# 01/05/2012 - V1.2 - Use mktemp, pushd & popd
# 08/05/2012 - V1.3 - Change mp3 compression to CBR to solve some smartphone compatibility (thanks to Luca Mancino)
# 01/08/2012 - V1.4 - Add PATH definition to avoid any problem (thanks to Christopher Wolff)
# 16/07/2015 - V1.5 - Handle natively GSM WAV (thanks to Michael Munger)

# set PATH
PATH="/usr/local/sbin:/usr/local/bin:/usr/sbin:/usr/bin:/sbin:/bin"

# save the current directory
pushd .
 
# create a temporary directory and cd to it
TMPDIR=$(mktemp -d)
cd $TMPDIR
 
# dump the stream to a temporary file
cat >> stream.org
 
# get the boundary
BOUNDARY=$(grep "boundary=" stream.org | cut -d'"' -f 2)
 
# cut the file into parts
# stream.part - header before the boundary
# stream.part1 - header after the bounday
# stream.part2 - body of the message
# stream.part3 - attachment in base64 (WAV file)
# stream.part4 - footer of the message
awk '/'$BOUNDARY'/{i++}{print > "stream.part"i}' stream.org
 
# if mail is having no audio attachment (plain text)
PLAINTEXT=$(cat stream.part1 | grep 'plain')
if [ "$PLAINTEXT" != "" ]
then
 
  # prepare to send the original stream
  cat stream.org > stream.new
 
# else, if mail is having audio attachment
else
 
  # cut the attachment into parts
  # stream.part3.head - header of attachment
  # stream.part3.wav.base64 - wav file of attachment (encoded base64)
  sed '7,$d' stream.part3 > stream.part3.wav.head
  sed '1,6d' stream.part3 > stream.part3.wav.base64
 
  # convert the base64 file to a wav file
  dos2unix -o stream.part3.wav.base64
  base64 -di stream.part3.wav.base64 > stream.part3.wav

  # convert wave file (GSM encoded or not) to PCM wav file
  sox stream.part3.wav stream.part3-pcm.wav
 
  # convert PCM wav file to mp3 file
  # -b 24 is using CBR, giving better compatibility on smartphones (you can use -b 32 to increase quality)
  # -V 2 is using VBR, a good compromise between quality and size for voice audio files
  lame -m m -b 24 stream.part3-pcm.wav stream.part3.mp3
 
  # convert back mp3 to base64 file
  base64 stream.part3.mp3 > stream.part3.mp3.base64
 
  # generate the new mp3 attachment header
  # change Type: audio/x-wav or audio/x-WAV to Type: audio/mpeg
  # change name="msg----.wav" or name="msg----.WAV" to name="msg----.mp3"
  sed 's/x-[wW][aA][vV]/mpeg/g' stream.part3.wav.head | sed 's/.[wW][aA][vV]/.mp3/g' > stream.part3.mp3.head
 
  # generate first part of mail body, converting it to LF only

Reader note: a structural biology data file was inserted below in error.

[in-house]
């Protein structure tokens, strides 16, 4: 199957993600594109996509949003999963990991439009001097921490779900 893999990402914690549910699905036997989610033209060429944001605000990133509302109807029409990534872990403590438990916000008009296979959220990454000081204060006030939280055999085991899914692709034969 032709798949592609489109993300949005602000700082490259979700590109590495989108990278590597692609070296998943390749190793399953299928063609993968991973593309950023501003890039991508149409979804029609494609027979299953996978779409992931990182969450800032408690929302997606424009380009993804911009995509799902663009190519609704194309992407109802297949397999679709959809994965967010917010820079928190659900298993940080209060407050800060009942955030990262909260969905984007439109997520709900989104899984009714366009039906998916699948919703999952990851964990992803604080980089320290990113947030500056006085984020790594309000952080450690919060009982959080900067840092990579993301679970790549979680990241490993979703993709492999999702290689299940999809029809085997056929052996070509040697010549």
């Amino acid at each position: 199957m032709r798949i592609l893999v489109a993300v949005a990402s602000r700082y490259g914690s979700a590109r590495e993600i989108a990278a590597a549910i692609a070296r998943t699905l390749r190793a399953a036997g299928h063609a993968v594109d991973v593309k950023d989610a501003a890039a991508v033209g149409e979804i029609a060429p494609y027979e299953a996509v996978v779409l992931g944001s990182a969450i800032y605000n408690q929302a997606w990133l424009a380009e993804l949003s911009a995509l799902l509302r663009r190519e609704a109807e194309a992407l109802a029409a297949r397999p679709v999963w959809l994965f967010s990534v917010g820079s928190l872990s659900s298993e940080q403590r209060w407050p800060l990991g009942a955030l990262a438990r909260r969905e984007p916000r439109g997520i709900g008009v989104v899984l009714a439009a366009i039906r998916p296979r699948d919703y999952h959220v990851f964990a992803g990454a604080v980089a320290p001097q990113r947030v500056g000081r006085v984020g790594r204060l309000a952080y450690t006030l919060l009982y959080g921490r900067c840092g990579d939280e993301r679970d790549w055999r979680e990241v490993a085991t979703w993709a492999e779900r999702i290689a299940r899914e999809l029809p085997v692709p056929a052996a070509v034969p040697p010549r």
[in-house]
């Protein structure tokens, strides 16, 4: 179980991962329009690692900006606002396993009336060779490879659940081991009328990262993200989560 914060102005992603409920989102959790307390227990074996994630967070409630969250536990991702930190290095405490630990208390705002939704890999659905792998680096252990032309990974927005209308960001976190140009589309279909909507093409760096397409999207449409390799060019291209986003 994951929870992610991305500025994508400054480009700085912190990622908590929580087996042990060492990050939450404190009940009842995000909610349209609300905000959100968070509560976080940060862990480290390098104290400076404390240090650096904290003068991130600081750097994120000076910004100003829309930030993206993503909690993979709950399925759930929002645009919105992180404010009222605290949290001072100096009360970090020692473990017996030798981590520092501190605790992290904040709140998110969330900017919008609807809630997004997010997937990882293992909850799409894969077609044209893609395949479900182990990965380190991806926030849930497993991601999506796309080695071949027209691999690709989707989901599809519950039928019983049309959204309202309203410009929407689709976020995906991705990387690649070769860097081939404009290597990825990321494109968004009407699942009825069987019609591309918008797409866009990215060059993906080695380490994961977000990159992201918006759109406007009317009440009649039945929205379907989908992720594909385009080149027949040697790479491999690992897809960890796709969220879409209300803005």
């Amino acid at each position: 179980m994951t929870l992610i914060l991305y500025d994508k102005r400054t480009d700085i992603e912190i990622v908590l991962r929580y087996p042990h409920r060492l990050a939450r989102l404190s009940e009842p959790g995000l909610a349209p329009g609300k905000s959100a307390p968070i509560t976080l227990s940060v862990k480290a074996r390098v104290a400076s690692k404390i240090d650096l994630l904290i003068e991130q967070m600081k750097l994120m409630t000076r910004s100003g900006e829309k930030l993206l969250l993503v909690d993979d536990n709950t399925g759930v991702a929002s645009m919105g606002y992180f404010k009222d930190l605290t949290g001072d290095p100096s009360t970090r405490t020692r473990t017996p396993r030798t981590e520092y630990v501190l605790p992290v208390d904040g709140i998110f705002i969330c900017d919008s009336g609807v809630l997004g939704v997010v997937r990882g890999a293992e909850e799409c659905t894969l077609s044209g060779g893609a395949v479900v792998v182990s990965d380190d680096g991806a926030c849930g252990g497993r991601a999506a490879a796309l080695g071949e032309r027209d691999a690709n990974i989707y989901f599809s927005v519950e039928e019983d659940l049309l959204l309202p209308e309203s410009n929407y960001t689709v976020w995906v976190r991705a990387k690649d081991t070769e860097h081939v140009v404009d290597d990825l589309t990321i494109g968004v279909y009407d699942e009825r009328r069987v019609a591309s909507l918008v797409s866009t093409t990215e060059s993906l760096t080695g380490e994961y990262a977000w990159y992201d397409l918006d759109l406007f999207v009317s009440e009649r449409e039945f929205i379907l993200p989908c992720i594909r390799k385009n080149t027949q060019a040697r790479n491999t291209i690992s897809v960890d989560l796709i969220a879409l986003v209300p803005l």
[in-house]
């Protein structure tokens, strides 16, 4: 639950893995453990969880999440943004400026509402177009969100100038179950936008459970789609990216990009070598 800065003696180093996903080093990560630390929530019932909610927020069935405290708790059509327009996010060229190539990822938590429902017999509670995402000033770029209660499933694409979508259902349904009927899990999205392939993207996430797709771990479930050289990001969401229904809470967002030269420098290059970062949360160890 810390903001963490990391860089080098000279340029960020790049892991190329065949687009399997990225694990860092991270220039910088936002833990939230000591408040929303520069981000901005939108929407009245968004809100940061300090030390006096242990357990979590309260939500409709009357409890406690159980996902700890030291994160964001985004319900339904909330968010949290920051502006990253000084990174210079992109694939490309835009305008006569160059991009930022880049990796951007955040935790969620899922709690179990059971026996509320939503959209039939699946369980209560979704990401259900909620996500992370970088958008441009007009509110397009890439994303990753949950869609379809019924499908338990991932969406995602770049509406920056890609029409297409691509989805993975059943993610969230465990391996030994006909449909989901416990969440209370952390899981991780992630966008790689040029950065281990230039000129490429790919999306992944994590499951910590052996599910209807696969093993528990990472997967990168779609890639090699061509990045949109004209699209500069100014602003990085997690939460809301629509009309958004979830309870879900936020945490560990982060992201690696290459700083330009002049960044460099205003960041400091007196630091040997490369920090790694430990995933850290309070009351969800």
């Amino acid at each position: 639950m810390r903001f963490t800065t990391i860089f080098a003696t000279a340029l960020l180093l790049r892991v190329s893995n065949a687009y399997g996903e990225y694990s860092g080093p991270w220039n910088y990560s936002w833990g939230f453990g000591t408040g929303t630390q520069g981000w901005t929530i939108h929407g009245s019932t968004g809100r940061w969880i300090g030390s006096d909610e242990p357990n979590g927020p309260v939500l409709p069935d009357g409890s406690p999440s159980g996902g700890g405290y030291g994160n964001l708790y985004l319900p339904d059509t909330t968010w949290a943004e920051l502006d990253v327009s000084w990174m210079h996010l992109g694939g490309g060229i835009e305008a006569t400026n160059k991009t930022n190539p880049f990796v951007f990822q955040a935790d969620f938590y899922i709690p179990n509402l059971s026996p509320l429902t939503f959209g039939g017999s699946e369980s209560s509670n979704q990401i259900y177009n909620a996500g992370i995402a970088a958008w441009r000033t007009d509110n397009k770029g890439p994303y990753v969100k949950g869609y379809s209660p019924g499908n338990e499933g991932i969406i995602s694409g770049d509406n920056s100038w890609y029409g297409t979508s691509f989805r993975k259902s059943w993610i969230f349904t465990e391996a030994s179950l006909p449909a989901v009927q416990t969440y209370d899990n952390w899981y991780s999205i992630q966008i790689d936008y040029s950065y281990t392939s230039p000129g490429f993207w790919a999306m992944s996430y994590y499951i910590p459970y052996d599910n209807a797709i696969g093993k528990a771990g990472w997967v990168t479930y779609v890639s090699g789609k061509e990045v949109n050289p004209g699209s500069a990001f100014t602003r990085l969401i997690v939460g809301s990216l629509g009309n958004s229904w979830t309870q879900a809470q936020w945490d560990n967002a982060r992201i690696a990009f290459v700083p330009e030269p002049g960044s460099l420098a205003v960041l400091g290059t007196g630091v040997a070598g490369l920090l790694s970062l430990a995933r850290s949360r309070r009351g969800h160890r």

mv stream.part stream.new
  cat stream.part1 >> stream.new
  cat stream.part2 >> stream.new
  cat stream.part3.mp3.head >> stream.new
  dos2unix -o stream.new
 
  # append base64 mp3 to mail body, keeping CRLF
  unix2dos -o stream.part3.mp3.base64
  cat stream.part3.mp3.base64 >> stream.new
 
  # append end of mail body, converting it to LF only
  echo "" >> stream.tmp
  echo "" >> stream.tmp
  cat stream.part4 >> stream.tmp
  dos2unix -o stream.tmp
  cat stream.tmp >> stream.new
 
fi
 
# send the mail thru sendmail
cat stream.new | sendmail -t
 
# go back to original directory
popd
 
# remove all temporary files and temporary directory
rm -Rf $TMPDIR

Be sure to make it executable.

If you are using some other distributions than debian or ubuntu or some self  compiled packages,
you may have to specify the full path for the executable files (/usr/local/bin/lame for example).

4. Voicemail configuration

On the Asterisk server side, we just need to configure the voicemail extension to use or script to send the mails.

This is done thru the voicemail.conf file, where :

  • In the [general] section, you need to setup some email specific parameters
  • In the [default] section (I suppose you use the default context for your voicemail), you need to setup the email address to use for each voicemail box.

So, finally your voicemail.conf configuration file should include these parameters :

/etc/asterisk/voicemail.conf
[general]
; Formats for writing voicemail. WAV is the best quality.
format=wav
; Who the e-mail notification should appear to come from
serveremail=This email address is being protected from spambots. You need JavaScript enabled to view it.
; the email should contain the voicemail as an attachment
attach=yes
; You override the default program to send e-mail to use the script
mailcmd=/usr/sbin/sendmailmp3

[default]
; here you declare your voicemail, the email address which will receive the email & the automatic deletion of the message after mail is sent
yourvoicemailid => , yourname , This email address is being protected from spambots. You need JavaScript enabled to view it., , delete=yes

Once the file is saved, you just need to restart Asterisk for the configuration to be operational.

Terminal
# /etc/init.d/asterisk restart

That's it !

From now on, your Asterisk server is sending all the voicemails by email using mp3 attachments.

Hope it helps.

Signature Technoblog

This article is published "as is", without any warranty that it will work for your specific need.
If you think this article needs some complement, or simply if you think it saved you lots of time & trouble,
just let me know at This email address is being protected from spambots. You need JavaScript enabled to view it.. Cheers !